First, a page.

Brooklyn Lawmakers On The Move Sept. 7, 2018

News Site Brooklyn

Cumbo Announces Enactment of Policies To Stop Sexual Harassment

City Council Member Laurie Cumbo

Majority Leader Laurie Cumbo (D-Fort Greene, Clinton Hill, Crown Heights) announced enactment of two new policies to combat sexual harassment in the workplace yesterday.

The two new measures went into effect on Thursday and are part of the Stop Sexual harassment NYC Act. A package of legislation passed by City Council and signed by Mayor Bill de Blasio last May designed to further address and prevent sexual harassment in the workplace.

This package of 11 bills addresses issues of sexual harassment trainings across sectors, the availability of information, data collection from city agencies, and the expansion of protections under New York City’s Human Rights law.

The two new policies that went into effect this week include: a requirement that every employer across the city display an anti-sexual harassment rights and responsibilities poster (in English and Spanish at a minimum) designed by the NYC Human Rights Commission in work spaces; and that the NYC Human Rights Commission develop an information sheet on sexual harassment that employers must distribute to individual employees at the time of hire, which may be included in an employee handbook.

“Sexual harassment continues to plague our workplaces and is a blatant act of gender discrimination, which creates even greater barriers for women to provide for themselves and their families. While New York City remains a leader in promoting women’s rights and gender equality, we must continue to promote stronger policies to promote safe and equitable workplaces for all,” said Cumbo.

Treyger Secures Funding For Tech Expansion & Renovation at Coney Island Public Library

City Councilman Mark Treyger

City Council member Mark Treyger (D-Bensonhurst, Gravesend, Coney Island, Sea Gate), chair of the City Council’s Committee on Education, announced yesterday funding for a major technology expansion and renovation project at the Brooklyn Public Library’s Coney Island branch.

Treyger secured $120,000 in the Fiscal Year 2019 city budget to fund new technology upgrades and outfitting that will fold into an overall reimagining of the 2nd floor at the Coney Island branch (1901 Mermaid Avenue).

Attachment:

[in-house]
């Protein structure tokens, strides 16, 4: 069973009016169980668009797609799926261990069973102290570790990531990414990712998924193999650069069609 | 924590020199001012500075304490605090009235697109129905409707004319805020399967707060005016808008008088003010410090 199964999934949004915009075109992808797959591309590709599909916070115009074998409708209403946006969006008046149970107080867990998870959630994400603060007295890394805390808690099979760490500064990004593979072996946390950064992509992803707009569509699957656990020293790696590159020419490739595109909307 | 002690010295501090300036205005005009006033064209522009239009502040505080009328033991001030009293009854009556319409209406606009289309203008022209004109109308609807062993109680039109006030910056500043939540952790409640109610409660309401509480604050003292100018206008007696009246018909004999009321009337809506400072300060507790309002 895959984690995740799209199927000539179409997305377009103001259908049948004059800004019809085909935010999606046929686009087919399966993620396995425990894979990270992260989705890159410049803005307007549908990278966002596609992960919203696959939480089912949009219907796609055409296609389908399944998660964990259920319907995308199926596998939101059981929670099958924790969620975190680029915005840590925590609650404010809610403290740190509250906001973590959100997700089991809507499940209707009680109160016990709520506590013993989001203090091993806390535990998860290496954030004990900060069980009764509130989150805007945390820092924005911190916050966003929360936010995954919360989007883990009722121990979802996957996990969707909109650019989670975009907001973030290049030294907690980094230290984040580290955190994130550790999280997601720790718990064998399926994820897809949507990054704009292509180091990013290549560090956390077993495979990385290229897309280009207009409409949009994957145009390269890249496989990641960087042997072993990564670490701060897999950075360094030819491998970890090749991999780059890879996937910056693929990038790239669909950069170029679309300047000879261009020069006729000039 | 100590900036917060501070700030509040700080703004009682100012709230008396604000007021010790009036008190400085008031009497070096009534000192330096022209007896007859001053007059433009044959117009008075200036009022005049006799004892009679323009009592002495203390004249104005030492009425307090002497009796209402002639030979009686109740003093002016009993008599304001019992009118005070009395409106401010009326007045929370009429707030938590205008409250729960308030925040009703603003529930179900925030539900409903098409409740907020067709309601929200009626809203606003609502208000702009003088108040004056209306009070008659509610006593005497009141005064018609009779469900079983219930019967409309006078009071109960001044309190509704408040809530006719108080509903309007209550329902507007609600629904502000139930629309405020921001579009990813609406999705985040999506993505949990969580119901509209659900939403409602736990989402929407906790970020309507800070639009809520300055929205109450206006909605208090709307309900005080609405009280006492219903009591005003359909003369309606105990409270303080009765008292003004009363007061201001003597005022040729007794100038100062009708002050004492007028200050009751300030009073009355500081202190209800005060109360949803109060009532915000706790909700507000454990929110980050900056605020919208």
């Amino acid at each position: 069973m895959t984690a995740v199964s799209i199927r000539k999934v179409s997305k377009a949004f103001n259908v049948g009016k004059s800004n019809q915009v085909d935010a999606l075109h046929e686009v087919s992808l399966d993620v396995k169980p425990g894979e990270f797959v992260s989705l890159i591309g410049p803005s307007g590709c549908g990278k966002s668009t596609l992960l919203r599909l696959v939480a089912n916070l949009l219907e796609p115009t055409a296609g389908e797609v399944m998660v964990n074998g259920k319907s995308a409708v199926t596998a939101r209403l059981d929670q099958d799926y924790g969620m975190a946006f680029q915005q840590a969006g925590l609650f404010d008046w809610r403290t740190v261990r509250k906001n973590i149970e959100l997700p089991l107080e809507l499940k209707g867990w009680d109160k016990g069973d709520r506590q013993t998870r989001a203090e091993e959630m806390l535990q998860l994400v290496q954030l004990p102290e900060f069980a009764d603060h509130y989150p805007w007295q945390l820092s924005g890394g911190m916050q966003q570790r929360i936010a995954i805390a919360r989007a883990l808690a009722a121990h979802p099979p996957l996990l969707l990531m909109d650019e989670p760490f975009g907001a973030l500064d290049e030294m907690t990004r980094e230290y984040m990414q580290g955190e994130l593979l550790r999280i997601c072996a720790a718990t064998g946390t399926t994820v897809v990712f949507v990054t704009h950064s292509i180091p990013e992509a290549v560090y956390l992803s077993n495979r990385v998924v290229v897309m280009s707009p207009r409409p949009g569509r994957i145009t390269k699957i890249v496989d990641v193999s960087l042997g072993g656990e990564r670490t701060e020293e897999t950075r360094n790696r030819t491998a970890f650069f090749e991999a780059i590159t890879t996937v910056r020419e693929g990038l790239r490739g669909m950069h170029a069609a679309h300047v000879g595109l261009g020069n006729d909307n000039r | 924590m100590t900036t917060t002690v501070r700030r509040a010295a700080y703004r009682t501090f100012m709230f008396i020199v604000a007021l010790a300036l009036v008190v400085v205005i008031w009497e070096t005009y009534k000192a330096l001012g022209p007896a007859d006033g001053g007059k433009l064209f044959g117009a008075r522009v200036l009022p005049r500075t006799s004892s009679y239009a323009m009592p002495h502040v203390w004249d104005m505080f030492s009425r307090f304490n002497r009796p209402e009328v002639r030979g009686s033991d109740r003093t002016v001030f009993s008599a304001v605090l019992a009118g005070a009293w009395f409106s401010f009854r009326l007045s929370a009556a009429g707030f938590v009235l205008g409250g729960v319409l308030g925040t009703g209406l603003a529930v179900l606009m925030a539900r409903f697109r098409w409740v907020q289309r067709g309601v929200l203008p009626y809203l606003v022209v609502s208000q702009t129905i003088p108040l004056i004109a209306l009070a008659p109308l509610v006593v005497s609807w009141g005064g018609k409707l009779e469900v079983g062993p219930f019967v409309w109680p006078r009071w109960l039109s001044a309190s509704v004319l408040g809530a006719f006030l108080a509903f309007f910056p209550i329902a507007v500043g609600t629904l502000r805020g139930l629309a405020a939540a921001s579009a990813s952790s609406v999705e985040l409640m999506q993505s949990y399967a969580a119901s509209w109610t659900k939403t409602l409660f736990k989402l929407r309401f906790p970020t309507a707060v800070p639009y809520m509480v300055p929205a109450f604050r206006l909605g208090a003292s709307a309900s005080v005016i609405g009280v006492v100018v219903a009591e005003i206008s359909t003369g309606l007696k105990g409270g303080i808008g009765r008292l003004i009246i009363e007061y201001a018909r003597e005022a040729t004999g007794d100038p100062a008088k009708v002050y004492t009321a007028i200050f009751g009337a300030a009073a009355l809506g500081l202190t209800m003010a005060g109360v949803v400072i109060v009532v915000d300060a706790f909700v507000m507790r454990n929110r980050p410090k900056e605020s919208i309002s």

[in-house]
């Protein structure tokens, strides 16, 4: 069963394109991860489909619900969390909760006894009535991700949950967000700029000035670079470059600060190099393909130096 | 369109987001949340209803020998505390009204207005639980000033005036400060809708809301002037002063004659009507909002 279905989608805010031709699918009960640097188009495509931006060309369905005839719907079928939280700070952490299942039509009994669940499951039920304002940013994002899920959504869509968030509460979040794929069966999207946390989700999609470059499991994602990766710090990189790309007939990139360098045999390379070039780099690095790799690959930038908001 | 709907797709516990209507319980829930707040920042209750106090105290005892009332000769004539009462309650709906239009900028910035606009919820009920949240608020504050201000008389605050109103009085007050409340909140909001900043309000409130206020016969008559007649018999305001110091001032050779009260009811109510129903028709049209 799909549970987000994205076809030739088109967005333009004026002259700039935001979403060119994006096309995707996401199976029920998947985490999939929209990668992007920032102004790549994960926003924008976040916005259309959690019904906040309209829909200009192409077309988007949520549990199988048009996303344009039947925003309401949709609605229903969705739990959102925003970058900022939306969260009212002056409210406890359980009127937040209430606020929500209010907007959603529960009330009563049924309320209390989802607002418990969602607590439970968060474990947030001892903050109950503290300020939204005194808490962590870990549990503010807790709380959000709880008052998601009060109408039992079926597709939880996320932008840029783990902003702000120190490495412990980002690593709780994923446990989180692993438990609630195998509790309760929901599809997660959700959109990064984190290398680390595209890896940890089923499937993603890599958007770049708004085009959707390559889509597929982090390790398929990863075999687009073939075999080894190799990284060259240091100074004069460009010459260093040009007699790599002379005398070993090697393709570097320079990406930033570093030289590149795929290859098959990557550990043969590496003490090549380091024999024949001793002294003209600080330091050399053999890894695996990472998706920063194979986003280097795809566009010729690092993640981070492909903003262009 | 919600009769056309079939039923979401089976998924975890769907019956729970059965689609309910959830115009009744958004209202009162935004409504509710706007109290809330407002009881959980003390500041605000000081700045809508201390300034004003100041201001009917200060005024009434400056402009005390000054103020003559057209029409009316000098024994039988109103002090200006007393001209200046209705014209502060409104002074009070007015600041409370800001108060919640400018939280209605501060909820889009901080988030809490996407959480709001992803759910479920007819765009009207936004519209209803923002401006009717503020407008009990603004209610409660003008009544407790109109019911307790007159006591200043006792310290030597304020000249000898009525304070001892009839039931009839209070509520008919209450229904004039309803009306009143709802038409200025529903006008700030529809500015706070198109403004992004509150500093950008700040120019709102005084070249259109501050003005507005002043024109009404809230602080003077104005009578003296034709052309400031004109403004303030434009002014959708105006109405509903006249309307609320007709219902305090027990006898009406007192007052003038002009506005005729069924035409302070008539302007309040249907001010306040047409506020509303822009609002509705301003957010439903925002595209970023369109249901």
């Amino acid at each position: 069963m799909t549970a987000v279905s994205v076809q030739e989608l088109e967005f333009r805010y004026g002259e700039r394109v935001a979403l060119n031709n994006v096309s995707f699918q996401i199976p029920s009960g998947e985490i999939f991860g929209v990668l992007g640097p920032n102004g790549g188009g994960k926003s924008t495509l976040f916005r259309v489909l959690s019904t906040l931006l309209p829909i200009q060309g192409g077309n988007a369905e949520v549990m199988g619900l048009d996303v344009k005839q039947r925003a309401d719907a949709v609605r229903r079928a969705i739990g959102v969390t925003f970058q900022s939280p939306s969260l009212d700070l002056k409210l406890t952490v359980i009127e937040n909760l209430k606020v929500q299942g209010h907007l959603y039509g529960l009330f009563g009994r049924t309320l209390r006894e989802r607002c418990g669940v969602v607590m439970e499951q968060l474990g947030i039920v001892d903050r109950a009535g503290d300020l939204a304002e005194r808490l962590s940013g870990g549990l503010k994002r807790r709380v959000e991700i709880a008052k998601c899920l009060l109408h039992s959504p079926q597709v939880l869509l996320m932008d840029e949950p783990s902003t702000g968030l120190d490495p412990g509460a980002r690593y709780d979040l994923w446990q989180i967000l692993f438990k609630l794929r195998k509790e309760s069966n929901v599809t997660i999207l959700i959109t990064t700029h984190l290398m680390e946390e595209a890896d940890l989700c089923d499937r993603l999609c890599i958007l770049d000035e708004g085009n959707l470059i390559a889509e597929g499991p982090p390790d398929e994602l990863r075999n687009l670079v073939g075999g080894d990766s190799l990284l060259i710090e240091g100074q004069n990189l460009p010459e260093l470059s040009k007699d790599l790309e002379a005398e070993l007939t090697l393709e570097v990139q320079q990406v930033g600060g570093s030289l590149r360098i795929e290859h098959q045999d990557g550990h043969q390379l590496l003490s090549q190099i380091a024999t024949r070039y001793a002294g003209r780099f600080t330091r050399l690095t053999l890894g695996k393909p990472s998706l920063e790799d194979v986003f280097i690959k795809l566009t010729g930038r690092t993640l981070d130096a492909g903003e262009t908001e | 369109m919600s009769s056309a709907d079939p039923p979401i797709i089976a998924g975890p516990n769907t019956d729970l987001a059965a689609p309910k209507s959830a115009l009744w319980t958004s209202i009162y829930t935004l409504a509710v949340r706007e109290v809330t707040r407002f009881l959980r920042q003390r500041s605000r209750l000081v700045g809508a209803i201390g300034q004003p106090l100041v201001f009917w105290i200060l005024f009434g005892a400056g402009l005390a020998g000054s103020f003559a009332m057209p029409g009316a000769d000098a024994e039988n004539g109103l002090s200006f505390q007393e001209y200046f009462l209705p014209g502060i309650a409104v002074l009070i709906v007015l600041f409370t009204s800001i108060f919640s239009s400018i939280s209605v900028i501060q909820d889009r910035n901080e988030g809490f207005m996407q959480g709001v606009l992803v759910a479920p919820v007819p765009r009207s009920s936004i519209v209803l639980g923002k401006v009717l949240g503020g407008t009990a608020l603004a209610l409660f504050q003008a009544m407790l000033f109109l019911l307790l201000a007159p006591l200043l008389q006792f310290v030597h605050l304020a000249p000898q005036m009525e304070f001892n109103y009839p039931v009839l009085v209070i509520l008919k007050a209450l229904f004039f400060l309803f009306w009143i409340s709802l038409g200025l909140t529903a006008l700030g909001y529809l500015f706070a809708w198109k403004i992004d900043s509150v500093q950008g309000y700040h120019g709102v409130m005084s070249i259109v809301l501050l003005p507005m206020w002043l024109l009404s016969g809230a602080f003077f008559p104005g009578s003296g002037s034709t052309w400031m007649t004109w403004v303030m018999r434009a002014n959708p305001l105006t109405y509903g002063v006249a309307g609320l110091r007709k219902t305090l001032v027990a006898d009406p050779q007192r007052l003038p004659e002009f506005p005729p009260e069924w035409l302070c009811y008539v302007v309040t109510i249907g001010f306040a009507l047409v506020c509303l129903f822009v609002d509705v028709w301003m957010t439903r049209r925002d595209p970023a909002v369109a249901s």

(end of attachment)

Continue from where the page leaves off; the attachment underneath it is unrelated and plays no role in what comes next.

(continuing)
The tech expansion will include creation of a dedicated children’s space, new public-use computer terminals, printers, and other devices, accessories, and peripherals. The project will also include relevant power equipment and electrical work, as well as new desks, kiosks, seating, power tables, and lighting.
Renovation of the branch’s 2nd floor will include the transformation of the current meeting room into a larger multi-purpose space that can accommodate the needs of educational and after school programs, while continuing to serve as one of the community’s primary public meeting spaces.

“Our libraries are part of the connective tissue of our communities, and they serve as a portal, providing local residents of all ages with a gateway to assistance, enrichment, and opportunity. It is more critical today than ever before that our libraries – where many residents go to connect with the world, to further their education, or to conduct all manner of research critical to their physical and social wellbeing, and where our children develop the foundational skills that will help guide them into adulthood – are equipped with contemporary technological tools and resources,” said Treyger.

Menchaca Holds First In Nation Immigration Hearing To Abolish ICE

City Councilman Carlos Menchaca

City Council member Carlos Menchaca (D-Sunset Park, Red Hook), Chair of the Committee on Immigration, alongside Speaker Corey Johnson held the first attempt in the nation to have an open and public discussion about Immigration and Customs Enforcement (ICE) and its role in immigration enforcement yesterday.

The meeting explored the idea of abolishing the immigration agency and establishing a more humane and sensible immigration enforcement system.

The hearing also discussed a new city bill and vote on a recently introduced federal resolution. The bill, Intro. No. 1092, would prohibit New York City from entering into revenue contracts with immigration enforcement entities. While the federal resolution calls on Congress to pass and the President to sign H.R. 6361, the “Establishing a Humane Immigration Enforcement System Act,” which would abolish ICE and enact sweeping immigration reforms.

“Not only does ICE disregard the constitutional protections of immigrants, but it endangers the rule of law in our city. ICE’s disregard for our judicial system is an egregious attack on our institutions and evidence of the Trump administration’s abuse of power. Ceasing ties between our city and ICE is a step in the right direction towards making sure that our immigrant families can feel safe at work, when dropping off their kids at school, reporting violence, and fundamentally living normal lives,” said Menchaca.

“It is my duty, and that of the City of New York, to protect those who are vulnerable and suffering at the hands of this rogue federal agency. For this reason, we must abolish ICE and work to mend the communities it has torn apart. Let’s begin an informed conversation on dismantling Trump’s deportation machine,” added Menchaca.